Black Vulture

One of the most interesting things about birds and bird watching is that it’s always changing.  As habitats are changed or grow, so do the birds who live there.  Thus one year a field may hold many grassland species, but 10 years later be a small forest with a completely new bunch of birds.

But there are birds who a responding to a warmer climate.  50 years ago in Upstate New York, it was a good find to have a Turkey Vulture, Northern Cardinal or Tufted Titmouse, all 3 of which have become very common.  Certainly a Red-bellied Woodpecker or Carolina Wren would be big news on the local Rare Bird Alert (RBA).  However, yet another species is following in their footsteps (wing beats?) and that is Black Vulture.

Like many southern species Black Vulture would draw considerable attention from local birders.  This species which is common across the Southern U.S. had very rarely pushed much further north than the Mason Dixon line.  Most sightings in New York State where from downstate and the various hawk watches.  In the late 1990’s the state, especially the lower Hudson Valley experienced an invasion of these species.  Black Vultures quickly became regular in Rockland, Orange and Putnam counties where nesting has been suspected.  Over the last decade Black Vulture populations have stabilized.  There have been a few reports from parts of Ulster, Greene, Columbia and Dutchess counties, but the big invasion hat had been forecasted did not materialize. 

The Spring 2006 report in the Kingbird, the Journal of the New York State Ornithological Associations, had ZERO reports in Region 8.  But early here in 2007, that has all changed.  Rich Guthrie reported a Black Vulture coming to roost with a group of Turkey Vultures in Ravena in March.  Larry Federman reported seeing them near the City of Hudson.  My wife Danika had one flying over Delmar in mid April and Chad Witko reported one in southern Columbia County in early May.  Lastly, Corey Finger and Myself had one on May 14, 2007 over the Albany municipal dump in, you guessed it, Albany.

So in only 12 months we went from none to nearly a half dozen reports.  And especially the bird near the dump likely won’t be going anywhere for awhile since it has a fairly stable food source.  With many of these birds being seen late in the Spring the likelihood of these birds becoming resident is increasing.  Like Turkey Vulture, they like secluded cliffs and other hideaways to ‘nest’.  There is plenty of space in and around the upper Hudson Valley for them.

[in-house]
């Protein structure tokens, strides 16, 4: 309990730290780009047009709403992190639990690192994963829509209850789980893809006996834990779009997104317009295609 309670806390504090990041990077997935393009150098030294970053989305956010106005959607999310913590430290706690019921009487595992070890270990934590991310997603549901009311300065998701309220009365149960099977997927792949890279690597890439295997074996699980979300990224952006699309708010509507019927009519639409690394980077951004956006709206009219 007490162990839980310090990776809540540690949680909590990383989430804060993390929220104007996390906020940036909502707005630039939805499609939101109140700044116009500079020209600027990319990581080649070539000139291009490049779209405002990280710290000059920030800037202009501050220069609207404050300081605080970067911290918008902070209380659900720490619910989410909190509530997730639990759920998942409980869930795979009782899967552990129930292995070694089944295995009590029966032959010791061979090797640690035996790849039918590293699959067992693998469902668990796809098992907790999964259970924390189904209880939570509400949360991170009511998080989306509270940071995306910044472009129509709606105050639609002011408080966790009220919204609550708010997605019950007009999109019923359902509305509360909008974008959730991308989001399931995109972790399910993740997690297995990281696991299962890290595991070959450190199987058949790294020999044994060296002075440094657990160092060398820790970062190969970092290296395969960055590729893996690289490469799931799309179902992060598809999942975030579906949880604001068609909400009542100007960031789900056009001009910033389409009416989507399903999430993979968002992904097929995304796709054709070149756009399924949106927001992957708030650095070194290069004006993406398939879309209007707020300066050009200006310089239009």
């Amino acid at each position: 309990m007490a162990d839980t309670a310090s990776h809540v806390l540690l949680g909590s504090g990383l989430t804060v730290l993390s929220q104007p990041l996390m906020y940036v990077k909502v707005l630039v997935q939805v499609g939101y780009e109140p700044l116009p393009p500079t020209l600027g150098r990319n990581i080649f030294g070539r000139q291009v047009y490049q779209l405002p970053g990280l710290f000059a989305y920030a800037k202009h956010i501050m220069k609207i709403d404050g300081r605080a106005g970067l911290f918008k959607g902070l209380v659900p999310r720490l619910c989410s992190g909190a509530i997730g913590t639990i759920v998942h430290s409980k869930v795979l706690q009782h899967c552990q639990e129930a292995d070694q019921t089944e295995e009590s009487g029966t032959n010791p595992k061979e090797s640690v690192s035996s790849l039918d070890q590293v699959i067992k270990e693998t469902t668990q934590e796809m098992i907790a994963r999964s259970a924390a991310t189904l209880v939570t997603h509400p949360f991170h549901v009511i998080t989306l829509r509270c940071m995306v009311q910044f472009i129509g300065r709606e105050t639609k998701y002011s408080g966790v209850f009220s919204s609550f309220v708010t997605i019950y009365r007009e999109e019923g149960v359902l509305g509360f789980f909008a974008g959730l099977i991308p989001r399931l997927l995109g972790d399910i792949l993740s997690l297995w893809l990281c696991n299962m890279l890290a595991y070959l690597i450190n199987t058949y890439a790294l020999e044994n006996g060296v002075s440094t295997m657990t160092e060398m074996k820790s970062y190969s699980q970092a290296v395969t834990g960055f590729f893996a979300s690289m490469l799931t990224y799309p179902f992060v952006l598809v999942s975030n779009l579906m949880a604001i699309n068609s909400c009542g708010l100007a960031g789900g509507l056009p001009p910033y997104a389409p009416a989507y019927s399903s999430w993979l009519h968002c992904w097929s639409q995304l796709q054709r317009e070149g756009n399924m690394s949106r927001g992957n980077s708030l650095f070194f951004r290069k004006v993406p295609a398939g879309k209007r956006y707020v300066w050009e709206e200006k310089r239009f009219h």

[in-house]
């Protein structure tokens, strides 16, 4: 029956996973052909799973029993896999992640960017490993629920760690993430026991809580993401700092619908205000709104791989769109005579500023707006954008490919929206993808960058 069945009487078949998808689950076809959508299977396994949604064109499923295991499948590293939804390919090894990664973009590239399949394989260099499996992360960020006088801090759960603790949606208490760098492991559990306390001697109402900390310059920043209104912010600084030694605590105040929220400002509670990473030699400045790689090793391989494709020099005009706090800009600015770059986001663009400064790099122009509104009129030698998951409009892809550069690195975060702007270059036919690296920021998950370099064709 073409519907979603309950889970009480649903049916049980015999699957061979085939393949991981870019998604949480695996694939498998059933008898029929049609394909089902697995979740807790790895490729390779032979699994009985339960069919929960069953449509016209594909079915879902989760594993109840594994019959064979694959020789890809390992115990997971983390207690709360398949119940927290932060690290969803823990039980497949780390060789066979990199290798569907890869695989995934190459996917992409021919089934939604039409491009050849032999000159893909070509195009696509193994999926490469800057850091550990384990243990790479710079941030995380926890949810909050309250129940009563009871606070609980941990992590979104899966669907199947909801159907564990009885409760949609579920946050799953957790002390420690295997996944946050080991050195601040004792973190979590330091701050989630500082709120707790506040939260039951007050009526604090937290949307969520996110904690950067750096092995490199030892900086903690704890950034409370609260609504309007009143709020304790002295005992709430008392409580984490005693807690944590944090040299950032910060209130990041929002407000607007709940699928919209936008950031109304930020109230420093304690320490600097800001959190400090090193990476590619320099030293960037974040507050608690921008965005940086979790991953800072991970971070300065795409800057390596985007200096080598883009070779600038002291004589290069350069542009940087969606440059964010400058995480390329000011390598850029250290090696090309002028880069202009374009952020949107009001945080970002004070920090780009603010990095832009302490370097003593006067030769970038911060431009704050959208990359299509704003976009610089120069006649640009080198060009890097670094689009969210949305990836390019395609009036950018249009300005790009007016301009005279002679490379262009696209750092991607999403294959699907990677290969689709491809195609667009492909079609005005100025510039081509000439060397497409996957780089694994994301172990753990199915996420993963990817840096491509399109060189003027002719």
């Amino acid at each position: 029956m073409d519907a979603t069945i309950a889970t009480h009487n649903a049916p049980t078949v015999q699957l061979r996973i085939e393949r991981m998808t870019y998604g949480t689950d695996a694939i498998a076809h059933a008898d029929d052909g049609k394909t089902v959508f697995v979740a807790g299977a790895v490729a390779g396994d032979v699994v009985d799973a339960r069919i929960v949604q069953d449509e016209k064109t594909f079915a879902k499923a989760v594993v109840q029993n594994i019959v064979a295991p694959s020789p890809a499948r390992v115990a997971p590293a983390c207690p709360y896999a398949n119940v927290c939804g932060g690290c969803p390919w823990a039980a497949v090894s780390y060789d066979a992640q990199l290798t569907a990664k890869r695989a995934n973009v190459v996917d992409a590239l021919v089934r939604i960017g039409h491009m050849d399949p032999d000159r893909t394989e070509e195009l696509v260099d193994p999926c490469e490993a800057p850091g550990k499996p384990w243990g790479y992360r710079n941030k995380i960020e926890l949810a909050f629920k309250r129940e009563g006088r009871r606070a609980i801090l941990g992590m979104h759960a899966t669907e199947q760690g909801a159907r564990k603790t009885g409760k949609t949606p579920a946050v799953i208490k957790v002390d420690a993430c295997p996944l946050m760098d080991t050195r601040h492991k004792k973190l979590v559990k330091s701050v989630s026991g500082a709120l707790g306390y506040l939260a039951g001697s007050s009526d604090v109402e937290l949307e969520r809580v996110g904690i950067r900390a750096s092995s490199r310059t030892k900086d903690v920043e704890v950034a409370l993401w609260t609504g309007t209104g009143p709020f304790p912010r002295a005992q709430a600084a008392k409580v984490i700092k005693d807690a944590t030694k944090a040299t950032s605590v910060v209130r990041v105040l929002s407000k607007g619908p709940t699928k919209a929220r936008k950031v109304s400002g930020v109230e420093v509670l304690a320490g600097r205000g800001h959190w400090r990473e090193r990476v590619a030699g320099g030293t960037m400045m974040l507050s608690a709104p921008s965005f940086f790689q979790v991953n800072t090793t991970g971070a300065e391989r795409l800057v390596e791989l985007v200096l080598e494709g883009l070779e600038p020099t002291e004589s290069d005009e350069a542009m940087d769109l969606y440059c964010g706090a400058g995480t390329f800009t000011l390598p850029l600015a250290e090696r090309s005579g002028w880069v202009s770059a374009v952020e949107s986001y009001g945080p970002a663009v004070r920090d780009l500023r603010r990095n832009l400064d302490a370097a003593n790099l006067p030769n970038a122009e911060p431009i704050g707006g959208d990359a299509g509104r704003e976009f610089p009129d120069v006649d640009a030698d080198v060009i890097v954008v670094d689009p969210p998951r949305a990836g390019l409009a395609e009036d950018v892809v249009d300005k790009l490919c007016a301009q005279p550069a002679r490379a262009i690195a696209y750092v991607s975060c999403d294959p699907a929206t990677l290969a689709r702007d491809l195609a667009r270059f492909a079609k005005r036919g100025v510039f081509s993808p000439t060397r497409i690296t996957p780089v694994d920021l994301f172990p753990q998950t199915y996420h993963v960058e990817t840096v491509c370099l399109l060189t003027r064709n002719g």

Will they become established?  Well only time will tell, but if the eventual success of Turkey Vulture, Northern Cardinal, Tufted Titmouse, Carolina Wren and Red-bellied Woodpecker can be any indicators, they likely will.

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7 responses to “Black Vulture

  1. Why? Few warblers breed in the south and most breed to our North. If global warming continues, then the boreal forests of the north will be destroyed and we will only be left with a few species of warbler. Careful what you wish for.

    Of course I know were more thinking they should over shoot their ranges and get this far north in Spring, but the Boreal woods are in danger and you won’t get to see those Cape-May and Bay-breasted Warblers if the woods are gone!

  2. Pingback: Riding the Train « Great Auk - or Greatest Auk?

  3. I BELIEVE THERE ARE 4 TURKEY VULTURES IN FIELD BEHIND OUR MOBILE HOME PARK…RESTING ON A PILE OF SAND AND LOOKING FOR FOOD IN THE SMALL POND/WOODS. I CAN SEE THE RED HEADS, BUT THEY TAKE OFF WHEN I APPROACH WITH A CAMERA.

    • They certainly sound like Turkey Vultures, despite being large and not very aggressive birds, they are not very tolerant of close human approach, unless that is your approaching days are at an end.

  4. I thought I was hallucinating when I was shopping at Cocca’s in Colonie (a suburb of Albany, near the dump) today. A Black Vulture flew over my car on the way to a rooftop. At first I thought it was a Crow that had been involved in a bad head accident. Now I know I am not hallucinating and it was no Crow.

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